India’s 500 and 1000 Rupee Notes to be Abolished
India’s Prime Minister Narendra Modi has made the shock announcement that 500 and 1000 Rupee notes are to be abolished immediately, and those in circulation must be deposited before the end of the year.
Modi has surprised many with the sudden discontinuation of the 500 and 1000 Rupee notes (valued at roughly $7.50 and $15 in US dollars). While there are fifty days for notes to be deposited, they will immediately become “worthless pieces of paper”, so from today they cannot be used to make purchase. India’s economy is very dependent on cash transactions, so the decision may seem confusing. However, it is an attempt to fight corruption, tax evasion, and “black money”. Here’s why…
What’s wrong with 500 and 1000 rupee notes?
While India was recently declared the world’s 7th wealthiest country, it’s also though to have an incredibly large “shadow” economy: almost a quarter of all economic activity is illegal, or at least undeclared. India’s so-called “black economy” is bigger than the entire economy of Argentina. A big reason for this is the use of cash rather than card: while India is famous for its street markets, these kind of transactions are hard to keep track of and, more importantly, tax.
The problem isn’t just missing tax, though. According to Modi, the cash economy allows crime to thrive, through undisclosed payments and fake banknotes. While the sort of crimes hidden by the shadow economy are sometimes minor, illicit cash is also used to fund terrorism, smuggling, and espionage. By removing all 500 and 1000 Rupee notes from circulation, it is hoped that much of the shadow economy will be hindered, which the Prime Minister claims is an important step towards fighting poverty.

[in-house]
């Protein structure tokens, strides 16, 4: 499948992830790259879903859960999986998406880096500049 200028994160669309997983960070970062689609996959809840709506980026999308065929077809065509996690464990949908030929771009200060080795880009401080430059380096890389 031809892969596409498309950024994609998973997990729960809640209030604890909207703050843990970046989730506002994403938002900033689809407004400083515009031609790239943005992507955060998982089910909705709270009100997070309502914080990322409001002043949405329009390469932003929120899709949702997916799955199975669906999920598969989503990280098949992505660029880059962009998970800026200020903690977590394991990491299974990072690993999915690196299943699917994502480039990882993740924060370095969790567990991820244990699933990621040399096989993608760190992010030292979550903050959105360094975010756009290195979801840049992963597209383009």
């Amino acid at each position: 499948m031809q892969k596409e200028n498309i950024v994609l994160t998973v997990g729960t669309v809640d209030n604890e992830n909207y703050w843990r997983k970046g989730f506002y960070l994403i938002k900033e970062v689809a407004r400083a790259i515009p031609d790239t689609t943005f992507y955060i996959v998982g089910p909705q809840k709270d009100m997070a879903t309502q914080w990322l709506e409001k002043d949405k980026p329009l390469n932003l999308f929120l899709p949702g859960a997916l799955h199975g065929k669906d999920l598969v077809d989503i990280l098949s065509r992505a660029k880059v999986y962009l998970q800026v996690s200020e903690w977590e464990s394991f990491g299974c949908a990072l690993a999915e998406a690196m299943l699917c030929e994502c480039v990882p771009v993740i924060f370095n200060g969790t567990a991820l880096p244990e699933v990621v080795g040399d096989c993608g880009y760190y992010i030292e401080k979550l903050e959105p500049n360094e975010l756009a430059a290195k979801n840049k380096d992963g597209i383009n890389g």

How exactly will this work?
Obviously, it’s not as easy as removing “dirty” money: something needs to replace it. The 500 and 1000 rupee bills are the most commonly found. The Indian government will release new 500 and 2000 rupee bills, but there will be withdrawal limits for a short period. As the official infographic (above) shows, ATMs won’t operate for a day or two, and banks may be closed. This will be incredibly disruptive for a short time, but for some groups problems may last longer. Many Indians live in rural villages and do not use banks; others may store hoards of cash for lack of trust in the system, rather than any attempt to avoid taxation.
Don’t worry if you’re travelling to India soon: you’ll be able to get the new notes out of ATMs. A far bigger problem is for tourists already in India, who may be relying on spending the 500 and 1000 rupee notes which are now no longer legal tender. So far there has been no statement from the government on what those in this position will do.